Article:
England vs New Zealand, 2nd Test – It’s The Batting, Stupid

Today marks the first time that England have lost a Test series at home since a Sri Lankan team starring Kumar Sangakkara and Angelo Matthews beat them in 2014. An historic event, the end of an impressive streak, but one that has been a long time coming.

The England Test team has been scraping series wins for a while now due to just two things: An excellent bowling attack at home, and an abundance of allrounders strengthening their batting. No reasonable person would look at the last seven summers and come to the conclusion that this was a halcyon period for a dominant England side. Here is a table of Test winning percentages at home (including neutral venues for Pakistan and Afghanistan) since the 2017 season:

TeamWinsLossesDrawsWin %
New Zealand1300100%
India121280%
South Africa147067%
Australia132365%
England168457%
Pakistan64250%
Afghanistan22050%
Bangladesh56142%
West Indies67338%
Sri Lanka59133%
Ireland0100%
Zimbabwe0420%

England are, and have been for a while, a mid-tier Test team. To think anything else is just self-delusion. As England is probably the only cricketing nation in which Test cricket is the most popular format, this should be a matter of huge concern for the ECB. That doesn’t seem to be the case.

England simply can’t bat. Not just against spin or in foreign conditions, although those might be particular areas of weakness, but a general and widespread lack of ability and application throughout the team. To put this into context: When England beat India in 2012/13, six of England’s team had Test batting averages which were over 40: Cook, Trott, Pietersen, Bell, Prior and Root (who made his debut in that series). In the last series against India a few months ago, Joe Root was the only one in the whole squad.

It would be easy (and fun) to blame the selectors, but the simple truth is that there aren’t really any county batters making an overwhelming case that they should be in the side. People talk about players like Tom Abell, Joe Clarke, Phil Salt, or Alex Lees, but none of them have a first-class batting average over forty. Every single England-qualified batsman who does has already been tried (with perhaps James Hildreth being the only exception). I don’t follow county cricket closely enough to determine the reasons for this paucity of batting ability. I’ve seen the schedule cited as a possible cause, with fewer games being played in the middle of the season. I would suspect that recruitment plays a part too, with counties perhaps being more inclined to pick white ball specialist batters than they might have been 10-15 years ago. Regardless of the issues, any changes to address this situation might take a decade to feed through to the England team.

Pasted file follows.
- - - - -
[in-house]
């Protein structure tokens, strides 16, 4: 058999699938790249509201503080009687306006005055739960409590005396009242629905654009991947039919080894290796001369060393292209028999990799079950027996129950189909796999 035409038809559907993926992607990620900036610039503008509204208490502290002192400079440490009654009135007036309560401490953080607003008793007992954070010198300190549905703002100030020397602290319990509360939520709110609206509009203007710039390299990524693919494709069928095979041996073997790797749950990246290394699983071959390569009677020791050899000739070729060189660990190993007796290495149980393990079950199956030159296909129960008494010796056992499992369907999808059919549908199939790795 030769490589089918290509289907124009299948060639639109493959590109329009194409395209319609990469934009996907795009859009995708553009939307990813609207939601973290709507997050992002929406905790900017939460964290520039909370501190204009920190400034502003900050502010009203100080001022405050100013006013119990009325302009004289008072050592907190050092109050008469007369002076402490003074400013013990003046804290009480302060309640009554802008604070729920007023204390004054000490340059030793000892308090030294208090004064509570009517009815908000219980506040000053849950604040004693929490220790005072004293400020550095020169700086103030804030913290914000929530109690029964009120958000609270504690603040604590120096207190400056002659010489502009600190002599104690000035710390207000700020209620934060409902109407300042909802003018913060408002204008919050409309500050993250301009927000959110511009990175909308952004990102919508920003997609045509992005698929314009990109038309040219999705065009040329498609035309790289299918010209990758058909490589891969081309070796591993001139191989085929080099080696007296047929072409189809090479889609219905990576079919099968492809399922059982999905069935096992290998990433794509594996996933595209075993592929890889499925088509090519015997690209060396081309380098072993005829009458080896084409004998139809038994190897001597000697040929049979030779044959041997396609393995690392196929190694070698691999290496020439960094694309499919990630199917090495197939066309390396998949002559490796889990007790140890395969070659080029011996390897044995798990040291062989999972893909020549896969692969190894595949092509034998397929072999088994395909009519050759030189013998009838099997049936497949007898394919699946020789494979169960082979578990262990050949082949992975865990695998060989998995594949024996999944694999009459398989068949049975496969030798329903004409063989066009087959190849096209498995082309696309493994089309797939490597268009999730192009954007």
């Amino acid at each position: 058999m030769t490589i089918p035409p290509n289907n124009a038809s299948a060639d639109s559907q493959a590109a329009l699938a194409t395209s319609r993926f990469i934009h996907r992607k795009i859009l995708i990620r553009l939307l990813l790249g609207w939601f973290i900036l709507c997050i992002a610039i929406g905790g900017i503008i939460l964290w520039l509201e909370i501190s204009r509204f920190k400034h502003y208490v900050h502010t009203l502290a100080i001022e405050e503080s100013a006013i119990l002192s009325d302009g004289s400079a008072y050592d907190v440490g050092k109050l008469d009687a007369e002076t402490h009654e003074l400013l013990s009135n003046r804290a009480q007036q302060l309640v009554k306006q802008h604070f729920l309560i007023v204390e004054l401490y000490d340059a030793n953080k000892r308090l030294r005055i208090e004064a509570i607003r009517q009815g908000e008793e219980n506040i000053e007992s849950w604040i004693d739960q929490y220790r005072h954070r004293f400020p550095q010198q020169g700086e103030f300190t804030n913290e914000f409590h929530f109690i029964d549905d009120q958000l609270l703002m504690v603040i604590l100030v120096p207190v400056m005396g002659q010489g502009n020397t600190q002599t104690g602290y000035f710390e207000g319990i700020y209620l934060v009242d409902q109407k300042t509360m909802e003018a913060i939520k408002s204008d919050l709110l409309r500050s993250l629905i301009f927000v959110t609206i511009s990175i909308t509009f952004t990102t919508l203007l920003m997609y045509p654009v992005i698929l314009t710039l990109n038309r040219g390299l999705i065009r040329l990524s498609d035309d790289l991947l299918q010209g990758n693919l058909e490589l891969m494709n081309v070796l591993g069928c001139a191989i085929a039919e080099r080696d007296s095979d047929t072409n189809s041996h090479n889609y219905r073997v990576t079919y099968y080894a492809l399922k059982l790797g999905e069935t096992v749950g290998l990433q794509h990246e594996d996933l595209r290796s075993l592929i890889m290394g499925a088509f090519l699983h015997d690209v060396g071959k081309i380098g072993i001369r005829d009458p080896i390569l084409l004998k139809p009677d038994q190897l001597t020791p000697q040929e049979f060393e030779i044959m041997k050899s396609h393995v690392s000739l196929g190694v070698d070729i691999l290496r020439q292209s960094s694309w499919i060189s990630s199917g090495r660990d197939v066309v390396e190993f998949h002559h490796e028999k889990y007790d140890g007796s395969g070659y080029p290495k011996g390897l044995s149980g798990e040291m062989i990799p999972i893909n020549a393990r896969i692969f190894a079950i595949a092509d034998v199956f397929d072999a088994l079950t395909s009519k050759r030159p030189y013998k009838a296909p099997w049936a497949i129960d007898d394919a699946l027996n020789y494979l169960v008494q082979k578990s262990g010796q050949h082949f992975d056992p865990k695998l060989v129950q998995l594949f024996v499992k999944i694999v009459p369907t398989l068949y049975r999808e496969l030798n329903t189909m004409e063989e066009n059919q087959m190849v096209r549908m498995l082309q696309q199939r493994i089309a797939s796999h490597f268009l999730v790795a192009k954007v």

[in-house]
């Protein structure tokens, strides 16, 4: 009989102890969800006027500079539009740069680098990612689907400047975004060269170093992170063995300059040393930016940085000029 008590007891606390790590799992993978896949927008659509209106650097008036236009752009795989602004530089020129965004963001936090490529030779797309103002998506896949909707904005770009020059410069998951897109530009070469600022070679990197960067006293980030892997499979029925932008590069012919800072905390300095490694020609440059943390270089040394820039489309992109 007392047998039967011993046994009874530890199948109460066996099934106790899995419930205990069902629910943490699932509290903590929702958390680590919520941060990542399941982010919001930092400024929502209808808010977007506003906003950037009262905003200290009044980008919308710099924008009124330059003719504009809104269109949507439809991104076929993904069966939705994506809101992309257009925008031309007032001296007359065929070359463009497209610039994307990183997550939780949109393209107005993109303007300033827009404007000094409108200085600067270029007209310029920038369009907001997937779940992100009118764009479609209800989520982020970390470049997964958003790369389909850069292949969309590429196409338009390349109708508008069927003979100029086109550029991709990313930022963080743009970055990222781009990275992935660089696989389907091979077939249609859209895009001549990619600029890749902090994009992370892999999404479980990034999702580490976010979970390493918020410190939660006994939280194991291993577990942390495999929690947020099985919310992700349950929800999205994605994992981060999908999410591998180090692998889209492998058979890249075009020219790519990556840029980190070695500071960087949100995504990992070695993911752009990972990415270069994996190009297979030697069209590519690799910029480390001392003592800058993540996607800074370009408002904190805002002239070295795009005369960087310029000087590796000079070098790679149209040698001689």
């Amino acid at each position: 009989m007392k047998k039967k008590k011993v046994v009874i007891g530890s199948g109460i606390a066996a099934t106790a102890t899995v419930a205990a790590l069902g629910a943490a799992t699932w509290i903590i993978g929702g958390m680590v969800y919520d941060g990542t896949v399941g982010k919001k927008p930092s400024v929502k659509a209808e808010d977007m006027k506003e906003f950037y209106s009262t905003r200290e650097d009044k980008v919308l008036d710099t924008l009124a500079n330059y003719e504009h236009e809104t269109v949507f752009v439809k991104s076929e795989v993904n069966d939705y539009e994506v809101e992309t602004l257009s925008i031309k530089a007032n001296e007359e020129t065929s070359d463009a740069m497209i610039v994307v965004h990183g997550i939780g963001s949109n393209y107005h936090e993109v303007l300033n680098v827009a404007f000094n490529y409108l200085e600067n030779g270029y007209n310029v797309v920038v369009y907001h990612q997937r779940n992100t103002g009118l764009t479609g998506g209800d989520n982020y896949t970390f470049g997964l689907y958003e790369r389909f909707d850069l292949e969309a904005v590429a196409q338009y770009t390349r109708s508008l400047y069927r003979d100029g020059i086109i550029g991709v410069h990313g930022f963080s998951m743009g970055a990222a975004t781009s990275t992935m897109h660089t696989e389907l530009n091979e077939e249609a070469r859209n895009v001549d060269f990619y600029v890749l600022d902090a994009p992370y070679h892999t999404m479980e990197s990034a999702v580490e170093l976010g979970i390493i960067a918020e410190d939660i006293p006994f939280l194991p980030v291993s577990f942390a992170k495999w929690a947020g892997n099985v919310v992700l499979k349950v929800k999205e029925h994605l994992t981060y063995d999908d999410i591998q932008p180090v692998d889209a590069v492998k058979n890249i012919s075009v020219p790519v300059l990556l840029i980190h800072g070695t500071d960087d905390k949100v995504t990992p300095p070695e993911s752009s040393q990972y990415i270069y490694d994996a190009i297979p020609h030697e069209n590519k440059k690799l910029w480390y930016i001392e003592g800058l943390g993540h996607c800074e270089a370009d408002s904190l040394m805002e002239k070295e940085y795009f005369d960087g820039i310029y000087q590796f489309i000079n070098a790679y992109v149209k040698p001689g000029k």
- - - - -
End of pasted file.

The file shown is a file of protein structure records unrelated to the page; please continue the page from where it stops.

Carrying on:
England have decided to try and sidestep this by selecting young batters with high potential. Test cricket isn’t an easy place to learn your trade, and it is obviously preferable to begin more or less as the finished article, but players consistently don’t seem to improve once they are in the England dressing room. Sibley and Crawley both made their debut two years ago, and Pope has been in the side for three years. Are any of them noticeably better than they were on debut and, if not, what does that say about England’s coaching?

All of which leads me to the rather depressing conclusion that Joe Root might be the last England Test batter to average over forty for a generation. Maybe more.

If you have any comments about the post, the series, or anything else, please feel free to leave them below.

18 thoughts on “England vs New Zealand, 2nd Test – It’s The Batting, Stupid

  1. Anon Jun 13, 2021 / 3:06 pm

    England cricket coaching setups in the age group teams actively weed out test-match calibre players. The emphasis on batting strike rates and “fearless brand” of cricket has meant actively discouraging the art of leaving the swinging ball in the corridor of uncertainty . Couple this with England increasingly looking to private schools to recruit county players(possibly more than ever in the last decade) means a plethora of players not used to failing or taking on the challenges in men’s cricket League – there ought to be a lot more scrutiny of players’ temperaments and considerations of where they earned their stripes. Root might just be the last English player (picked on basis of Vaughan’s pushy recommendations) who turned out to have the right attitude to fight it out and succeed and allowed back in.

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    • dannycricket Jun 13, 2021 / 3:41 pm

      I don’t think it’s ever not been the case for England that most of their batsmen came from public schools. The emphasis on strike rate might be new though. From the perspective of a county, an out-and-out T20 batter will do a better job in a first-class match than an out-and-out red ball batter will do in a T20. Therefore, to be competitive with the smallest squad size (and therefore lowest costs to the county), they would always favour the young batsmen with power hitting over patience or discipline. Even so, you’d think a few decent players with Test potential would slip through.

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      • dArthez Jun 13, 2021 / 4:11 pm

        A few do come through. And then get coached to ruin, or in the case of Archer (not exactly someone who started learning his trade in England either, mind) managed to ruin.

        I am no fan of Cook the man, but it is noticeable that limited over cricket had done massive harm to his technique (and plenty of batsmen in the poorer cricketing nations as well). And that is someone who was already praised for the better part of a decade on his technique and his patience. What chance does a 20-year up and comer stand then?